And last November, 13 ambitious young volunteers even staged a coup and stormed the senior management team meeting at Red Cross HQ, seizing the reins of power. (Don’t worry, though. The temporary coup d’etat was all part of Takeover Day, an annual event where young people across the country get a chance to try their hand at running things.)

Many young volunteers say they joined the Red Cross because it has such a humungous choice of services, particularly for young people. So whether your interest is first aid, fundraising, responding to emergencies or helping refugees, there will be something for you.

The ‘Big Society’ risks creating a smaller, less effective, voluntary sector

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One year on, the government’s Big Society is still paddling along the rocky shores.  Despite well-meaning intentions the initiative is still failing to live up to expectations.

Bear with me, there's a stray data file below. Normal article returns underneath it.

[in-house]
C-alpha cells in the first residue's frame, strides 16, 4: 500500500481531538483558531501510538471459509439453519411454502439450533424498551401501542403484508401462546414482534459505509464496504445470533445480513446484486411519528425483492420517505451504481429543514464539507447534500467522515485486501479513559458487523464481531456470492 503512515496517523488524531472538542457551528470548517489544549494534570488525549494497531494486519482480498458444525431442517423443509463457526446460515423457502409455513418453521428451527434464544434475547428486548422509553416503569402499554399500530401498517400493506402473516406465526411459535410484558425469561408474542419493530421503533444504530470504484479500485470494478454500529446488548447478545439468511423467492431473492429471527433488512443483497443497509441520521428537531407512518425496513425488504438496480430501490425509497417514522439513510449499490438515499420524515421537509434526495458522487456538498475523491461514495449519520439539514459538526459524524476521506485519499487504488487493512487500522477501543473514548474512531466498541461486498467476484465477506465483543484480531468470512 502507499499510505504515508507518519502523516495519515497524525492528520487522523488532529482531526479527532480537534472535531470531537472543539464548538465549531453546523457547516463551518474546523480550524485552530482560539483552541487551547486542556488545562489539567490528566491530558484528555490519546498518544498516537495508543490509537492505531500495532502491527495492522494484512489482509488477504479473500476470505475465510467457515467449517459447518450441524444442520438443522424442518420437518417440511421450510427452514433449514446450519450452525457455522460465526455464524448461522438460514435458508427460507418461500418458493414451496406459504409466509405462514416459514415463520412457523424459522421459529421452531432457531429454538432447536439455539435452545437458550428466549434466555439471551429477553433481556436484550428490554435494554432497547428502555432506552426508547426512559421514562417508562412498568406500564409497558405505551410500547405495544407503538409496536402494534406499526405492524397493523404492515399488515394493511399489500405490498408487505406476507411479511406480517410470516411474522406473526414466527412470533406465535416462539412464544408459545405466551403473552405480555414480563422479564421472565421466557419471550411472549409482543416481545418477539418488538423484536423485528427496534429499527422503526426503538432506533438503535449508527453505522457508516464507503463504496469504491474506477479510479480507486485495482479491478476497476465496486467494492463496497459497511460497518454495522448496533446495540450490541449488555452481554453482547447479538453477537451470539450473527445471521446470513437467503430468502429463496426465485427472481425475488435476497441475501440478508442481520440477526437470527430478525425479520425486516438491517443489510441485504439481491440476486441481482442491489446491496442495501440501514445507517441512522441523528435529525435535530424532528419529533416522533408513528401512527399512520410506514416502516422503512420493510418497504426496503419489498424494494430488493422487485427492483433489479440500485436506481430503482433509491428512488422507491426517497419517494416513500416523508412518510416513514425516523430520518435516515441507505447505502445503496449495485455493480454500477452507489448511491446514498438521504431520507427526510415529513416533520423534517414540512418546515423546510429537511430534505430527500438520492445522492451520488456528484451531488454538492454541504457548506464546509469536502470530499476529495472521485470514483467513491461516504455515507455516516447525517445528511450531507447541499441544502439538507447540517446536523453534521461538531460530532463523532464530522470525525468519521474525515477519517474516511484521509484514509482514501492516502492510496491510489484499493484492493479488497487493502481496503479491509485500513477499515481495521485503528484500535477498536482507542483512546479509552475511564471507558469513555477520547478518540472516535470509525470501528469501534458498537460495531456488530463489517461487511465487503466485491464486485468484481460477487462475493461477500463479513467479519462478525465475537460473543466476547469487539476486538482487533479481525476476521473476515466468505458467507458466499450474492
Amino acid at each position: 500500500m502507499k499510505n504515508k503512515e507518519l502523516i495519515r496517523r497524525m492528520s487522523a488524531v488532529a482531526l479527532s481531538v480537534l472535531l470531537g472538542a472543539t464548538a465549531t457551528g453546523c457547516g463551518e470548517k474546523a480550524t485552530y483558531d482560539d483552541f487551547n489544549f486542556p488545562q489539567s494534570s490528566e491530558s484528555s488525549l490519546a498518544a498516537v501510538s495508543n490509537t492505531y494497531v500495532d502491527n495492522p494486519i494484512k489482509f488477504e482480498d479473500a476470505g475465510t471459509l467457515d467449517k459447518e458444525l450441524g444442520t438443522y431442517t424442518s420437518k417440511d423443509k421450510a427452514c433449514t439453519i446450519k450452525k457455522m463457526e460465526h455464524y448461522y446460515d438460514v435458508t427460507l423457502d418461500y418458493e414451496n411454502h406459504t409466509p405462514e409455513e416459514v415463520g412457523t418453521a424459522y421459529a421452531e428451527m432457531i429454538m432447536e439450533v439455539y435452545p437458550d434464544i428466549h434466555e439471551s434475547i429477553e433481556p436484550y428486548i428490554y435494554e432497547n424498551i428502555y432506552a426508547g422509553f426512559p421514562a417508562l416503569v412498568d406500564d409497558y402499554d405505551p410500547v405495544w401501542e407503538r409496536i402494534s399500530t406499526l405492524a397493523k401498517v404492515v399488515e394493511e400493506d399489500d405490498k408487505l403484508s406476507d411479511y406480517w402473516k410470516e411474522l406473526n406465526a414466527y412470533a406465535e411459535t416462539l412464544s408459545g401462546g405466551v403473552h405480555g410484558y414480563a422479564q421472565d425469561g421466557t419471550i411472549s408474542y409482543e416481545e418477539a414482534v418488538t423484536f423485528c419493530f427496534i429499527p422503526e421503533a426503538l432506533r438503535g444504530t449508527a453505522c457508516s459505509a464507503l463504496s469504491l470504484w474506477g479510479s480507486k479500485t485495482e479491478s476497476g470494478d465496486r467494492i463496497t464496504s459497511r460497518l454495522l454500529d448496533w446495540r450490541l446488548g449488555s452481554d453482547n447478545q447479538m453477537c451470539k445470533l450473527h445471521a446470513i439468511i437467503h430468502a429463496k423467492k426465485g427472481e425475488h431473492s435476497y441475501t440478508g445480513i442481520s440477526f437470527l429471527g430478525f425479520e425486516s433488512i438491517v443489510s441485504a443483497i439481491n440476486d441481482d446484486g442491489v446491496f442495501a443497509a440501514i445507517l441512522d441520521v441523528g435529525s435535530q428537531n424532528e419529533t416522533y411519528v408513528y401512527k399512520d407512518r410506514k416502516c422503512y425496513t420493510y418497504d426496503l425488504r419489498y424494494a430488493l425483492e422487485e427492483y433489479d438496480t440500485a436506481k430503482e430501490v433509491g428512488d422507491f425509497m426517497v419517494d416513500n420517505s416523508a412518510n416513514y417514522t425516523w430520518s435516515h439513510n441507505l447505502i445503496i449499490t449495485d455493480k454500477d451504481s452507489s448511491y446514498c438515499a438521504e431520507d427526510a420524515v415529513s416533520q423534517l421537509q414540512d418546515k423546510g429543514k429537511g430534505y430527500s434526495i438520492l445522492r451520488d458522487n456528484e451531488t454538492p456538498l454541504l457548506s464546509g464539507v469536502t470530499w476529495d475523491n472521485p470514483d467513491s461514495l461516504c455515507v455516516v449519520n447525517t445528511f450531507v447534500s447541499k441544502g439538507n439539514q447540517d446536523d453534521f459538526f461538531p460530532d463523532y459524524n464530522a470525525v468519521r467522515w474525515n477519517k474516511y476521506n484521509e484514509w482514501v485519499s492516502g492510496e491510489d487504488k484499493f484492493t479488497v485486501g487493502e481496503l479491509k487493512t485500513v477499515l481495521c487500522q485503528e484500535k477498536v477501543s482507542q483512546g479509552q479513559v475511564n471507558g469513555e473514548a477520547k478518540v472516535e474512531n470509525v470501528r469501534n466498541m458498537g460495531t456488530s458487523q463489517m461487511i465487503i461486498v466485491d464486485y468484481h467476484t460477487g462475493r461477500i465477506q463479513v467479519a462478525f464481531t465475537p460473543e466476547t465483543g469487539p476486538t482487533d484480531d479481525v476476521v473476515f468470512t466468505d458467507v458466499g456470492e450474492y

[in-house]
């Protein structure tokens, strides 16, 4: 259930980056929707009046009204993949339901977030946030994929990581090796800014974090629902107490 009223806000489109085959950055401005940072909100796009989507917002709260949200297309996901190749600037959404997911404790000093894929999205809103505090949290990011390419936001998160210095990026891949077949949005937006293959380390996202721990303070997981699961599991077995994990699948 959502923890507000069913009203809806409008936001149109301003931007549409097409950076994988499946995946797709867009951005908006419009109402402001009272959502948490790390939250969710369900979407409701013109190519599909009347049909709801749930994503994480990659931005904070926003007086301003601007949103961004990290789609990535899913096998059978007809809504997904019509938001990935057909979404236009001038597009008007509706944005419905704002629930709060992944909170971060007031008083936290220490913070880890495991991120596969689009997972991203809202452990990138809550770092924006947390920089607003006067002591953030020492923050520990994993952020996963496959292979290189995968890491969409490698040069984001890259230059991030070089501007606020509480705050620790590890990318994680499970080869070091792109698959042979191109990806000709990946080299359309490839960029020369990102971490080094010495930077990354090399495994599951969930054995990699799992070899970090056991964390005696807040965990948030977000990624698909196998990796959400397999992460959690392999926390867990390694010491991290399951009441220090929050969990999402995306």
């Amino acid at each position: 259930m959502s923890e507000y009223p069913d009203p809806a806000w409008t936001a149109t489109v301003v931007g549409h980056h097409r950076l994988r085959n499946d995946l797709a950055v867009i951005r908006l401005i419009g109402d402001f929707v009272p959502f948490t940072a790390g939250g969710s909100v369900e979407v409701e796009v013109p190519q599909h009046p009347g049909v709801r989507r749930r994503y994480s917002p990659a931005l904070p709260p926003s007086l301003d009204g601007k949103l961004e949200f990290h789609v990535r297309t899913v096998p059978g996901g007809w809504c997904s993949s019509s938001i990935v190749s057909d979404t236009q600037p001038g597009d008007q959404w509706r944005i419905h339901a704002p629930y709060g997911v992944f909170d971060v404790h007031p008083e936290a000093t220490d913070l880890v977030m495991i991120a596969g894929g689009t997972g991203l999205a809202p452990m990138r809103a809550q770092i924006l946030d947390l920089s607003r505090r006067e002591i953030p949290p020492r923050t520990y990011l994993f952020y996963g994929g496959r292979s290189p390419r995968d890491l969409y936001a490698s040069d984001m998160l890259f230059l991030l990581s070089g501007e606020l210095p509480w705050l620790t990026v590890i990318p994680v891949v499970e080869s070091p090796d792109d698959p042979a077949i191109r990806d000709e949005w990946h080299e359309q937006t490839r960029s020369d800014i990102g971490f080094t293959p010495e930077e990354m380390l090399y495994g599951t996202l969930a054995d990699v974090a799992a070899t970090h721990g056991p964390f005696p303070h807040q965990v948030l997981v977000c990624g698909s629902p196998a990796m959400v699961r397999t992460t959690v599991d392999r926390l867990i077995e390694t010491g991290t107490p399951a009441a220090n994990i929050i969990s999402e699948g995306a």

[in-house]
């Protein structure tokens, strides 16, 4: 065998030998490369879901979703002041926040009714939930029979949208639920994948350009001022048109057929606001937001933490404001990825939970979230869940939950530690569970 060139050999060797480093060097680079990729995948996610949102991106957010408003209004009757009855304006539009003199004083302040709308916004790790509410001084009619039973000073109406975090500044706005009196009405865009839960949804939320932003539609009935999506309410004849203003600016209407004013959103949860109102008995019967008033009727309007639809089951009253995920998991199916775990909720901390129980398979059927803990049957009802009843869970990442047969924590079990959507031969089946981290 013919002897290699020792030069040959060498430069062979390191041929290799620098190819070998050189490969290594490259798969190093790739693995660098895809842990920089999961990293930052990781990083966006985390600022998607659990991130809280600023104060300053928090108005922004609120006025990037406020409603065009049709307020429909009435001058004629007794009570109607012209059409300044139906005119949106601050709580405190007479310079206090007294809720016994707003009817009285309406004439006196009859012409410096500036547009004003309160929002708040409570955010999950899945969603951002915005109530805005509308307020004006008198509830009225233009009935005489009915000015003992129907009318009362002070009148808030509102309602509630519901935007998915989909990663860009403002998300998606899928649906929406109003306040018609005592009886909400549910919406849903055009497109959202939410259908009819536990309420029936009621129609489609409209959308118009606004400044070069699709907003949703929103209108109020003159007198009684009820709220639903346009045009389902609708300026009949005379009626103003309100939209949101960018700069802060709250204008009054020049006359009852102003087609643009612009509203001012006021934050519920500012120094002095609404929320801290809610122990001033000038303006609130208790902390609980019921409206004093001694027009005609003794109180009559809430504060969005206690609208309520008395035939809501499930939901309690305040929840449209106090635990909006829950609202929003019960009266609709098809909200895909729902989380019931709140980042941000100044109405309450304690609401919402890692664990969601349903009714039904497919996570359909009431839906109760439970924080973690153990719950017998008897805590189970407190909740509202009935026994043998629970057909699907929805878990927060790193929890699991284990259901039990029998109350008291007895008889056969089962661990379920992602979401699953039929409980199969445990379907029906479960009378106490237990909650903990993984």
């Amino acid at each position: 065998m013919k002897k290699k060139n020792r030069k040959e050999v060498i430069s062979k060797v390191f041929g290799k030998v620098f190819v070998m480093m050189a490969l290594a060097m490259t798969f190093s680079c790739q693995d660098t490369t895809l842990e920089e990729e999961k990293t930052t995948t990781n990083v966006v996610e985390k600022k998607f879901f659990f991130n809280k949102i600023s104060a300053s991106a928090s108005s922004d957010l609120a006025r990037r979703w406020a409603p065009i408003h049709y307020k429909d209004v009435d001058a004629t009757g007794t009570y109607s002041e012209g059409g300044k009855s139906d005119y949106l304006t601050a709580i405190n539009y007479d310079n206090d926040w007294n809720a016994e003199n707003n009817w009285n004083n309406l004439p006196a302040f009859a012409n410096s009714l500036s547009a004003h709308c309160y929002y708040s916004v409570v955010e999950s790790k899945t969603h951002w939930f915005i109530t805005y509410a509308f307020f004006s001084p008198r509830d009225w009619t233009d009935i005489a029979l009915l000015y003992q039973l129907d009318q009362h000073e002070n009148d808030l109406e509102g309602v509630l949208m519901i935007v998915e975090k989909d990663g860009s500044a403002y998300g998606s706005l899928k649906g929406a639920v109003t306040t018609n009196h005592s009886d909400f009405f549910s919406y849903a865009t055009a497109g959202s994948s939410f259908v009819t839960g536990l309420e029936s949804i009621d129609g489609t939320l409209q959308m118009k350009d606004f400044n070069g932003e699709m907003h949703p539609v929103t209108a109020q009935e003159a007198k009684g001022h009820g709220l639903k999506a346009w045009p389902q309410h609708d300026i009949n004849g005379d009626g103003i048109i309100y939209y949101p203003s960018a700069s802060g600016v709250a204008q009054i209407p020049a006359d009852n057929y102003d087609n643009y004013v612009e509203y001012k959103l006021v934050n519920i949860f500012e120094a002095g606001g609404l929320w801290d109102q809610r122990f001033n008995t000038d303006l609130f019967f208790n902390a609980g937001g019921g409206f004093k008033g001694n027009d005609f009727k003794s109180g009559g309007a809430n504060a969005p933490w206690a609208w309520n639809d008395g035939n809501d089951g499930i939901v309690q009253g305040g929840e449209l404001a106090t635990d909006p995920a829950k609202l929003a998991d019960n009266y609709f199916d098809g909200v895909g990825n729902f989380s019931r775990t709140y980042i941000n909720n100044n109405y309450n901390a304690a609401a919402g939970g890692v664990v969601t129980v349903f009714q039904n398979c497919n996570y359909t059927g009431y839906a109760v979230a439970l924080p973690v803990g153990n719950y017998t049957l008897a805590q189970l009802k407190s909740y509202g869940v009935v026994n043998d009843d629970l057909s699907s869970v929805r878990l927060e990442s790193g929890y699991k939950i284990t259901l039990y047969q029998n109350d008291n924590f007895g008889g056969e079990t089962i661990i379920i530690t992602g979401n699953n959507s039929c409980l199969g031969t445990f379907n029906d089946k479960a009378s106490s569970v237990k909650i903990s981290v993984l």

At the heart of the Big Society is the desire for greater active citizenship and a thriving voluntary and community sector through the opening up of public service delivery. No one can really object to this.  Indeed, as an organisation with over 30,000 volunteers in the UK and a deliverer of some public contracts, the British Red Cross sees everyday the dedication and difference volunteers make, as well as the benefits to their communities and wider society.

But in reality, many charities are struggling to survive; the cuts are hitting them hard; they are scaling back their valuable work in local communities and in some cases ceasing to exist, all at a time when demand for such services is increasing due to the downturn.  This is not surprising given the recent report that voluntary sector will lose more than £110 million in local authority funding this year alone. Is it any wonder that many believe that the Big Society is being used as a cover for cuts?  And more importantly, is it fair that the most vulnerable – the isolated elderly citizen or young carer – in society bare the brunt of these decisions?